Human and rodent ex vivo model for intestinal fibrosis in inflammatory bowel disease (IBD)Pham, B. T., Van Haaften, T., Oosterhuis, D., De Graaf, I. A. M. & Olinga, P., 1-Feb-2013, In : Journal of Crohn's and Colitis. 7, p. 36 1 p.
Research output: Contribution to journal › Meeting Abstract › Academic
Background: One of the major complications in IBD is intestinal fibrosis (IF). It is the result of the chronic inflammation of intestinal tissue. IF causes narrowing of the intestinal lumen and potential stricture formation. For the study of the cellular and molecular mechanism of IF in IBD adequate animal models are lacking. Our aim is to develop an ex vivo model for IF by using human and rodent precision-cut intestinal slice (PCIS). In PCIS all cell types are present in their original tissue-matrix environment and can be used as a model to study the early onset of IF. Methods: Rat, mouse and human jejunum were excised and prepared as a segment embedded in agarose. PCIS (estimated 300-400 mm) was prepared and incubated up to 24 hr (rat) or 48 hr (human and mouse). ATP content of the PCIS was used to assess the general viability. Moreover, morphology (rat and human) was evaluated. The gene expression of different fibrosis markers including Pro-Collagen 1 A1 (COL1A1), Heat Shock Protein 47 (HSP47), alpha-Smooth Muscle Actin (SMA), connective tissue growth factor (CTGF), Synaptophysin (SYN) and Fibronectin (FIB) were determined. Results: Mouse PCIS were viable up to 48 hr. However, for rat and human PCIS ATP content was decreased to 25% (24hr) and 70% (48 hr), respectively. ATP content of rat and human PCIS correlated well with morphology of the PCIS. In rat PCIS, after 24 hr, HSP47 (3.2 fold) and FIB (2.1 fold) gene expressions were significantly increased. In the presence of 5 ng/mL TGF-β, COL1A1 (1.8 fold), SMA (1.5 fold) and CTGF (2.1 fold) were significantly up-regulated compared to 24 hr control. Meanwhile HSP47 gene expression was slightly decreased (0.8 fold). Similarly, in mouse PCIS, gene expression of HSP47 (3.9 fold) and FIB (4.3 fold) was significantly increased after 48 hr. When incubated with 5 ng/mL TGF-β, COl1A1 and FIB were significantly up-regulated (2.0 fold) compared to 48 hr control, HSP47 and CTGF gene expression were slightly, but significantly increased (1.2 fold). In human PCIS, after 48 hr, HSP47 (3.5-fold) and SYN (2.5 fold) were significantly up-regulated. However, incubation of human PCIS with 5 ng/ml of TGF-β, none of the investigated fibrosis genes was affected. Conclusions: In rat, mouse and human PCIS an increase in gene expression of early-onset of fibrosis makers was found. In addition, TGF-β was able to induce fibrosis markers in rat and mouse, but not in human PCIS. Rodent and human PCIS are promising ex vivo models to study the early onset of intestinal fibrosis.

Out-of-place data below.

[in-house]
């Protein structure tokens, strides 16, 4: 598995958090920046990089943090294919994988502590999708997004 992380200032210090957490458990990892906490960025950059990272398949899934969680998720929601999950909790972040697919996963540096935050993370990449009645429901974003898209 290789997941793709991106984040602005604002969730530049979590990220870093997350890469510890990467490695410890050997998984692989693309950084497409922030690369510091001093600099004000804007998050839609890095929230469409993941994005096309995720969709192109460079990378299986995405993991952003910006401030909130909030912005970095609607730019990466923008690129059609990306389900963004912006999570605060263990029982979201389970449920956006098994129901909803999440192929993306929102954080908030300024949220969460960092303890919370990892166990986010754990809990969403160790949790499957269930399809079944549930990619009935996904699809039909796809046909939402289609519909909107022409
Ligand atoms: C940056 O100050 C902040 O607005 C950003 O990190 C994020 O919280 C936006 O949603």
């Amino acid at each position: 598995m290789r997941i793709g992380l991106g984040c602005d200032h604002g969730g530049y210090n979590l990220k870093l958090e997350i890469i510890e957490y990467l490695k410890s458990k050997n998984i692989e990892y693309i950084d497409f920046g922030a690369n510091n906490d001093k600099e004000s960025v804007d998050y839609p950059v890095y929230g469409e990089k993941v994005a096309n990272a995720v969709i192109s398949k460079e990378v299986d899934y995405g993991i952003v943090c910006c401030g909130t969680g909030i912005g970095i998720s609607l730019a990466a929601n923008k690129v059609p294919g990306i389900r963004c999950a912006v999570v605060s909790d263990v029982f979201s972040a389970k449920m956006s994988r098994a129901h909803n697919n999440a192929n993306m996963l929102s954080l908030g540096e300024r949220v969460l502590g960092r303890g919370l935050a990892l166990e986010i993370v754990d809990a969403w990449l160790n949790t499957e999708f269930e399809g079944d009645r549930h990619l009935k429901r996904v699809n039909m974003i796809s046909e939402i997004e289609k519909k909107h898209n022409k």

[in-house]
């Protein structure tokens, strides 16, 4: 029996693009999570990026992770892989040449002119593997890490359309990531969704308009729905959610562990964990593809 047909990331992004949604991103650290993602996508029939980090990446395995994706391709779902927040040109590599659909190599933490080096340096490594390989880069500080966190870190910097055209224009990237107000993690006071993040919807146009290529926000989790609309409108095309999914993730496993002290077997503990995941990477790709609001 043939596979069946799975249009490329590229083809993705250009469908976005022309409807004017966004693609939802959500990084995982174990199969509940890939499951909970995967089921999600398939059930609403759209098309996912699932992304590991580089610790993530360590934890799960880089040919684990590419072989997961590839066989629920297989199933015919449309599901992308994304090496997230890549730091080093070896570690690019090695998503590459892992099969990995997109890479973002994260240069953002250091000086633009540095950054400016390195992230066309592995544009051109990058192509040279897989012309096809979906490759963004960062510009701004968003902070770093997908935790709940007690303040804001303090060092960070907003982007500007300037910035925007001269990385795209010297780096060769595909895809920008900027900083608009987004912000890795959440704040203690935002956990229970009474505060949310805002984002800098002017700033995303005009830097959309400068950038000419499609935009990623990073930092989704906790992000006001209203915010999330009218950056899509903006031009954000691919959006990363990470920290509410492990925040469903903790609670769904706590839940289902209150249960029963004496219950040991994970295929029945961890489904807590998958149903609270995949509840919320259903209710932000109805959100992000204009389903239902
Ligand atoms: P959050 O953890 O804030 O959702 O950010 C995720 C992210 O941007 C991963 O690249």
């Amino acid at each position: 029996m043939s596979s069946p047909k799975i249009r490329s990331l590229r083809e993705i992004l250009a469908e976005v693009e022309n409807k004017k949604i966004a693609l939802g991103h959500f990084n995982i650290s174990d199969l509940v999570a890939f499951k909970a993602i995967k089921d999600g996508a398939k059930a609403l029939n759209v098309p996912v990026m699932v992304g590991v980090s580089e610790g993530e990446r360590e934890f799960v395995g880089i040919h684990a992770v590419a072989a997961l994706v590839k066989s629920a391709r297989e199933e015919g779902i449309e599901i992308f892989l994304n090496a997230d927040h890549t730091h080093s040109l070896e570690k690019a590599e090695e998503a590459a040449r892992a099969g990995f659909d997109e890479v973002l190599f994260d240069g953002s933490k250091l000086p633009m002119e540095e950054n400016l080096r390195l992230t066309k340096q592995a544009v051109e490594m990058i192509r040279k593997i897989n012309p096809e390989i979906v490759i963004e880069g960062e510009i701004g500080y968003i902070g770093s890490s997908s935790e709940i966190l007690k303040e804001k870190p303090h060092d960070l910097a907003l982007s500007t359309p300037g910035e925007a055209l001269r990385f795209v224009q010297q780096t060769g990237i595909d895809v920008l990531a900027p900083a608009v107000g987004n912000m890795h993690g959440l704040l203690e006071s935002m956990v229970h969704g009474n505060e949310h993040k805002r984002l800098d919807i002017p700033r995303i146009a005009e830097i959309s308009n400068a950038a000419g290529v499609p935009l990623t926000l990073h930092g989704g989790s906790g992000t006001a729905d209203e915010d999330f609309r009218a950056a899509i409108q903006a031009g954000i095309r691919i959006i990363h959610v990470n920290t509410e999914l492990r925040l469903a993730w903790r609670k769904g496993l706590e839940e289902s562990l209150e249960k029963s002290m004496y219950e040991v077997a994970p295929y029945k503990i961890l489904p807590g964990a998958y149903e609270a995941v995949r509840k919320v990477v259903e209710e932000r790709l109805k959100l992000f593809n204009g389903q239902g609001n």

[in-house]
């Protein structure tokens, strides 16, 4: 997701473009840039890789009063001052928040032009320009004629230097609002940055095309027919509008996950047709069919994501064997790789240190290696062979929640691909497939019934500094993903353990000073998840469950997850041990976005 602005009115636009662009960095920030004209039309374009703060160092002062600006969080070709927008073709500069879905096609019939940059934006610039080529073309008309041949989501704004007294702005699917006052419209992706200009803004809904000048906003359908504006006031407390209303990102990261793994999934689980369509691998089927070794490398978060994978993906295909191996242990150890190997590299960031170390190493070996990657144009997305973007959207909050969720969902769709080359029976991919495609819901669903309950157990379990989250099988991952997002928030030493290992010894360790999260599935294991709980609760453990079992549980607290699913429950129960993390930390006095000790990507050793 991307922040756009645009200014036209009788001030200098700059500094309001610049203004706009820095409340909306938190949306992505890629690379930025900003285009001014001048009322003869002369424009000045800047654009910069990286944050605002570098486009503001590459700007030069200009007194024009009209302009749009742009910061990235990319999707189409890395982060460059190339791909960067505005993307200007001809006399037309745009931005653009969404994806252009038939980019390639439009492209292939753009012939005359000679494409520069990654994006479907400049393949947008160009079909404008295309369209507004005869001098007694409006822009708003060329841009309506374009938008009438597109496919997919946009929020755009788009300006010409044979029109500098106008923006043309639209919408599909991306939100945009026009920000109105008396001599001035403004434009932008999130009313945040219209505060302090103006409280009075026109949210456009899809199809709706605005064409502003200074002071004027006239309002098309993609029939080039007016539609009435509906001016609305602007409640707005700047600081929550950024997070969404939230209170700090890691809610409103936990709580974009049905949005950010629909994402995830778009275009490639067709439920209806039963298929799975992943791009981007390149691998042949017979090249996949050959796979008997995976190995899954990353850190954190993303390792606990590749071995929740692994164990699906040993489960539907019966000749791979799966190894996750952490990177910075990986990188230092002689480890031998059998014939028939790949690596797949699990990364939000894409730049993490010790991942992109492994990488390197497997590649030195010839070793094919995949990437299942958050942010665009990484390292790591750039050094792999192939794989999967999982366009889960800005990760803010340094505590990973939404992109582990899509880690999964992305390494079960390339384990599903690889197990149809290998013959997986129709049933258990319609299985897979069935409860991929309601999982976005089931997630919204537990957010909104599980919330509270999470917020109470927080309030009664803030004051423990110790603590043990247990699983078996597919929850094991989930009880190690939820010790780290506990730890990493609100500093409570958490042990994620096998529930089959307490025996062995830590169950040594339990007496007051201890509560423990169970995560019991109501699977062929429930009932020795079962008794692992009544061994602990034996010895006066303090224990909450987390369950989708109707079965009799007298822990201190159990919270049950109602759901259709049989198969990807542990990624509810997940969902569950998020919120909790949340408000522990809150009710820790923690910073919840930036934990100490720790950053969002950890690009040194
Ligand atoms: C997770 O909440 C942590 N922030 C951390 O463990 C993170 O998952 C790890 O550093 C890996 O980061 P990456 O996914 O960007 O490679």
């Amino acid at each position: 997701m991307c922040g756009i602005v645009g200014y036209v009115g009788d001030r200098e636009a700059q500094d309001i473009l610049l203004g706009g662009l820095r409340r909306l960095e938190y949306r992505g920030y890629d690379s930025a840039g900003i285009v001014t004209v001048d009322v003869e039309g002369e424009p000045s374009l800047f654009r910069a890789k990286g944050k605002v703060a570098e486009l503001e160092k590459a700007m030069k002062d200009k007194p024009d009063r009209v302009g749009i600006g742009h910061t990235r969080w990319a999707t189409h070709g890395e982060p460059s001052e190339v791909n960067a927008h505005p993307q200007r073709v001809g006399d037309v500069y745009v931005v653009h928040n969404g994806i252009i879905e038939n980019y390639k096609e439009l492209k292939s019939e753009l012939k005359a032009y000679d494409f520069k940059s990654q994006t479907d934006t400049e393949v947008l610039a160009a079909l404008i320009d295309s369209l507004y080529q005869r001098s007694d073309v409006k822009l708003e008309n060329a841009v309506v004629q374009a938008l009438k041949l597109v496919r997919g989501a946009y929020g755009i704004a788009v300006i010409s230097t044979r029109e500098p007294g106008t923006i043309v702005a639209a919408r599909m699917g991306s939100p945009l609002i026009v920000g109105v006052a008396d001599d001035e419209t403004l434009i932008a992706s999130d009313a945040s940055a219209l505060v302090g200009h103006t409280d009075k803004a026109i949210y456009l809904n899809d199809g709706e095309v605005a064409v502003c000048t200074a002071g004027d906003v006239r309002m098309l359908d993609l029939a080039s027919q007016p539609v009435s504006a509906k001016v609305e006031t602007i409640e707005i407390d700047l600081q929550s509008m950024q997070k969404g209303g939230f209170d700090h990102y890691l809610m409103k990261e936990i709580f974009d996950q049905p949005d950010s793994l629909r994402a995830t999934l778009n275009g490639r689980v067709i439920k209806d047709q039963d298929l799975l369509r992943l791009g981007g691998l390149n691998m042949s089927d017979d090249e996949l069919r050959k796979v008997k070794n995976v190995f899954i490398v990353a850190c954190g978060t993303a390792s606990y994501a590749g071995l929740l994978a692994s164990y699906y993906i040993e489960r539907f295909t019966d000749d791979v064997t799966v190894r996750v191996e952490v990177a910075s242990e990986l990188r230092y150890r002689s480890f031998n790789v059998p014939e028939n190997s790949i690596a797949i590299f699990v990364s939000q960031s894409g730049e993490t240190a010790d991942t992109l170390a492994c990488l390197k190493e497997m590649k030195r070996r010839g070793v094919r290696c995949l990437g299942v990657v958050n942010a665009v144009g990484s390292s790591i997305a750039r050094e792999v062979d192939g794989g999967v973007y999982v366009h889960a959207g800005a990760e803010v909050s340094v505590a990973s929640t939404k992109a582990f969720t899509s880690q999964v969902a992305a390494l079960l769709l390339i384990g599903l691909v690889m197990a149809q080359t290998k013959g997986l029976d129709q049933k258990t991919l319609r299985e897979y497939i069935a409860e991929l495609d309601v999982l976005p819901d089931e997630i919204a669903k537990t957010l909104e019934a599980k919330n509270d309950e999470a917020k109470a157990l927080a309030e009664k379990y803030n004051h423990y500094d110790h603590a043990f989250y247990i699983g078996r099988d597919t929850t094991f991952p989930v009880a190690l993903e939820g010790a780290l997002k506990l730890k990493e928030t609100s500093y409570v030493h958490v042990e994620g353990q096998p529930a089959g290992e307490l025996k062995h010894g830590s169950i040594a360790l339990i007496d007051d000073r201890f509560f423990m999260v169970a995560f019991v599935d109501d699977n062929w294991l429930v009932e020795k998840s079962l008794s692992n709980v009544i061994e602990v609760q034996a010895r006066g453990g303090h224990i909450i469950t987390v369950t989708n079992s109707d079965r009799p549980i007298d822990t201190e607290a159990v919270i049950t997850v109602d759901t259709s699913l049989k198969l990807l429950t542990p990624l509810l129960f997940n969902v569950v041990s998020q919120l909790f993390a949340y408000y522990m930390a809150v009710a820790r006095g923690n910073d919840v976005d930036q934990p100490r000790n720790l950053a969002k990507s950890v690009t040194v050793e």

|Number of pages||1|
|Journal||Journal of Crohn's and Colitis|
|Publication status||Published - 1-Feb-2013|
- heat shock protein 47, connective tissue growth factor, marker, adenosine triphosphate, alpha smooth muscle actin, collagen type 1, agarose, fibronectin, synaptophysin, human, intestinal fibrosis, model, colitis, enteritis, ex vivo study, rodent, rat, gene expression, mouse, fibrosis, tissues, morphology, cells by body anatomy, accuracy, animal model, chronic inflammation, jejunum, gene, environment